Raymond Scott was a graduate of the famous Julliard School of Music in New York City where he studied piano, music theory, and composition. After graduating in 1931, Scott began writing numerous compositions, many with unusual titles, such as New Year’s Eve in a Haunted House and Dinner Music for a Pack of Hungry Cannibals. Apart from all the jazz compositions he wrote for his jazz band, many of which were subsequently used by Warner Bros., Scott’s true fascination lay in inventing electronic musical instruments. He was known to spend hours in a recording studio experimenting with all the ways in which he could capture and manipulate sound. He then used this knowledge to create electronic instruments that could produce all kinds of different sounds. His most famous of these was the Electronium.
Camille Saint-Saens October 9, 1835 in Paris, France – December 16, 1921 in Algiers, Algeria Nationality: French Style: Romantic Famous Music: Carnival of the Animals, Piano Concerto No.2 Camille Saint-Saens was born in Paris, France. His aunt taught him to play the piano when he was only two years old. He wrote his first piece of music for the piano when he was four. He performed at his very first public concert when he was five. Later on, Saint-Saens learned to write music and won many top prizes.
He wrote his first symphony when he was sixteen. Saint-Saens continued to study music as well as other subjects. As an adult, Saint- Saens became famous as both a composer and an organ player. He taught piano at the École Niedermeyer, a school for the study of church music. In 1886, Saint-Saens introduced one of his most famous pieces of music, The Carnival of the Animals. Saint-Saens was a great scholar. He studied and was an expert in many subjects other than music, such as math, science, and philosophy. As an older man, Saint-Saens travelled all over the world and performed for people in California and Panama. During his travels, he wrote a famous series of books under the pen name Sannois. Saint-Saens is known as a musical pioneer. In Paris, there is a street named after him, and he was also awarded the Grand Cross of the French Legion of Honor.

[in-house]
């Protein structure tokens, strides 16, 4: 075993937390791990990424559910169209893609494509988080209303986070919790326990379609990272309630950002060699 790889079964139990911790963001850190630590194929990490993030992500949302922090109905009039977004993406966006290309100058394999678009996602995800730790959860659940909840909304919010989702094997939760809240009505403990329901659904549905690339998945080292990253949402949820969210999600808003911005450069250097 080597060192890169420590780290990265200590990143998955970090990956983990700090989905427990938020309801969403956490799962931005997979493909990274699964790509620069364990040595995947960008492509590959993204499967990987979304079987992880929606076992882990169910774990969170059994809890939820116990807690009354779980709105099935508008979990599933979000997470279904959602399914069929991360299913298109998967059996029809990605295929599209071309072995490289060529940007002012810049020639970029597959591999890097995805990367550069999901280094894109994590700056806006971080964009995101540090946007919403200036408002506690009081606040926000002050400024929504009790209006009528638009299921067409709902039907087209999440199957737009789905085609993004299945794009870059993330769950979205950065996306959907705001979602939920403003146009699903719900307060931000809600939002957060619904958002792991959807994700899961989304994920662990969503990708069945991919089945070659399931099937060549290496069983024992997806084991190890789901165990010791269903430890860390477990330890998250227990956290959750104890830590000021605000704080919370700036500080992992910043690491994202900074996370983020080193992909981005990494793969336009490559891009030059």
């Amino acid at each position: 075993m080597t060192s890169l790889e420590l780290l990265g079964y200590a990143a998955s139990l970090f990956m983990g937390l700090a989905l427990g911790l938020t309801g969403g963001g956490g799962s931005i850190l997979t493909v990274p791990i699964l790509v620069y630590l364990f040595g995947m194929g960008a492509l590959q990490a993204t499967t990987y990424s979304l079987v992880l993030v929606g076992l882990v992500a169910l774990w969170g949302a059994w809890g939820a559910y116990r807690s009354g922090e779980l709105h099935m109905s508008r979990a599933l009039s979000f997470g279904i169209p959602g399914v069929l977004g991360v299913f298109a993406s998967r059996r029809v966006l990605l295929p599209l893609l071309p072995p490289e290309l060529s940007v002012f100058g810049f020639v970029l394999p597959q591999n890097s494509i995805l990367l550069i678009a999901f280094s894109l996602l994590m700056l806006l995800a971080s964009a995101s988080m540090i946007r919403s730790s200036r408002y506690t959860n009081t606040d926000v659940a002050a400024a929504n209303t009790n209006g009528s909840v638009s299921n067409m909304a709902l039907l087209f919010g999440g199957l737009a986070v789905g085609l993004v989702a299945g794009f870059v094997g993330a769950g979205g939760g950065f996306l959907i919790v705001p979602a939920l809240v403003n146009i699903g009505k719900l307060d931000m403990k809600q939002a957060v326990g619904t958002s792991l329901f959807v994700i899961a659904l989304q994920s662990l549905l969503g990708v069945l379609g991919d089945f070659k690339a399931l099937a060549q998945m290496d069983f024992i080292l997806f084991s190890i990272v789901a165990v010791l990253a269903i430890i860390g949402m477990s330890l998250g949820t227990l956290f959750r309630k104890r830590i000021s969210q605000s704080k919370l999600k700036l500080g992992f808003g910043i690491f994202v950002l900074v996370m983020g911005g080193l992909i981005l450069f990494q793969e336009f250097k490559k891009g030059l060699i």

The Pieces Suite from The Lion King Elton John and Tim Rice (lyricist) wrote the songs for the film, The Lion King. Much of the music in the Lion King, such as the Circle of Life, utilizes African music and choral elements. The film premiered in 1994 and was released by Walt Disney Pictures and was loosely inspired by Shakespeare’s Hamlet. It is the sixth highest grossing animated film. The musical of the same name has been nominated for numerous Tony Awards and won the award for the Best Musical in 1998.
The Penguin The Penguin was a tune from the record Reckless Nights and Turkish Twilights originally recorded between 1937 and Like many of Raymond Scott’s most famous pieces, this one was used in a number of Warner Bros. cartoons. The sly, wacky little tune The Penguin occurs in the hilarious and surreal Duck Amuck (1953) in which Daffy is at the mercy of constantly changing background scenery and inappropriate sound effects. In Operation: Rabbit (1952), a muted trumpet plays the tune while Wile E. Coyote applies his pressure cooker to a rabbit hole as Bugs Bunny watches. The tune is heard in four other cartoons including Waikiki Wabbit (1943) and Acrobatty Bunny (1946).